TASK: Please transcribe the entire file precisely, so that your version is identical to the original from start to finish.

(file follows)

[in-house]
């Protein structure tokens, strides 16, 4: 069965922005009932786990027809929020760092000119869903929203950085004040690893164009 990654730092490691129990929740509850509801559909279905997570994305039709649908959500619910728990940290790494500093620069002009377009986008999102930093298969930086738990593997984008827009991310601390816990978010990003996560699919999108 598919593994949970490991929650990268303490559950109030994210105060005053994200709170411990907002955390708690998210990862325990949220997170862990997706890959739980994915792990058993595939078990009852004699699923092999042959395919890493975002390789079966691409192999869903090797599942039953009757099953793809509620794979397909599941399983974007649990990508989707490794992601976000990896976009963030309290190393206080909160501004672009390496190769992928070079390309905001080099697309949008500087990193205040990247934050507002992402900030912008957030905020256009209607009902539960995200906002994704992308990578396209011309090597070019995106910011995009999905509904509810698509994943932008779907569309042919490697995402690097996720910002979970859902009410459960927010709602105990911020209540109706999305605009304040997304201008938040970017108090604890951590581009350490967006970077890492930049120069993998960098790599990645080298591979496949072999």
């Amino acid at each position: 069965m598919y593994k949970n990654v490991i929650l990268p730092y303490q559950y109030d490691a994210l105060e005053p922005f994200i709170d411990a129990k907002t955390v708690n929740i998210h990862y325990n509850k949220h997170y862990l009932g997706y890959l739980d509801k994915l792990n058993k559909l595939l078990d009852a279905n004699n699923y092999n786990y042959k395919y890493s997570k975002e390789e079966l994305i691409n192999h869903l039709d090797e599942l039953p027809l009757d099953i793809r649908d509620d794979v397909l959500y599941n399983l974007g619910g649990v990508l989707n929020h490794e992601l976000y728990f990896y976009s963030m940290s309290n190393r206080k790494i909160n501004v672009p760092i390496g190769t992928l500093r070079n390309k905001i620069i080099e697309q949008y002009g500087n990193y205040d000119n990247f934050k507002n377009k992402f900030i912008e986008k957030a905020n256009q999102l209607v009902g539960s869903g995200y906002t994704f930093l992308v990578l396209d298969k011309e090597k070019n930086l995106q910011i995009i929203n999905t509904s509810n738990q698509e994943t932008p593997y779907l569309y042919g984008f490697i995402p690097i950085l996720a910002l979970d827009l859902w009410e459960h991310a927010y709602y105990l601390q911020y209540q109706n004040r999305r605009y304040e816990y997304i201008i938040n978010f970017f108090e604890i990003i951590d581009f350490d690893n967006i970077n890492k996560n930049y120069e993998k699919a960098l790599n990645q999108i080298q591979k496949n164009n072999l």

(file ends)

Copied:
[in-house]
């Protein structure tokens, strides 16, 4: 069965922005009932786990027809929020760092000119869903929203950085004040690893164009 990654730092490691129990929740509850509801559909279905997570994305039709649908959500619910728990940290790494500093620069002009377009986008999102930093298969930086738990593997984008827009991310601390816990978010990003996560699919999108 598919593994949970490991929650990268303490559950109030994210105060005053994200709170411990907002955390708690998210990862325990949220997170862990997706890959739980994915792990058993595939078990009852004699699923092999042959395919890493975002390789079966691409192999869903090797599942039953009757099953793809509620794979397909599941399983974007649990990508989707490794992601976000990896976009963030309290190393206080909160501004672009390496190769992928070079390309905001080099697309949008500087990193205040990247934050507002992402900030912008957030905020256009209607009902539960995200906002994704992308990578396209011309090597070019995106910011995009999905509904509810698509994943932008779907569309042919490697995402690097996720910002979970859902009410459960927010709602105990911020209540109706999305605009304040997304201008938040970017108090604890951590581009350490967006970077890492930049120069993998960098790599990645080298591979496949072999």
């Amino acid at each position: 069965m598919y593994k949970n990654v490991i929650l990268p730092y303490q559950y109030d490691a994210l105060e005053p922005f994200i709170d411990a129990k907002t955390v708690n929740i998210h990862y325990n509850k949220h997170y862990l009932g997706y890959l739980d509801k994915l792990n058993k559909l595939l078990d009852a279905n004699n699923y092999n786990y042959k395919y890493s997570k975002e390789e079966l994305i691409n192999h869903l039709d090797e599942l039953p027809l009757d099953i793809r649908d509620d794979v397909l959500y599941n399983l974007g619910g649990v990508l989707n929020h490794e992601l976000y728990f990896y976009s963030m940290s309290n190393r206080k790494i909160n501004v672009p760092i390496g190769t992928l500093r070079n390309k905001i620069i080099e697309q949008y002009g500087n990193y205040d000119n990247f934050k507002n377009k992402f900030i912008e986008k957030a905020n256009q999102l209607v009902g539960s869903g995200y906002t994704f930093l992308v990578l396209d298969k011309e090597k070019n930086l995106q910011i995009i929203n999905t509904s509810n738990q698509e994943t932008p593997y779907l569309y042919g984008f490697i995402p690097i950085l996720a910002l979970d827009l859902w009410e459960h991310a927010y709602y105990l601390q911020y209540q109706n004040r999305r605009y304040e816990y997304i201008i938040n978010f970017f108090e604890i990003i951590d581009f350490d690893n967006i970077n890492k996560n930049y120069e993998k699919a960098l790599n990645q999108i080298q591979k496949n164009n072999l």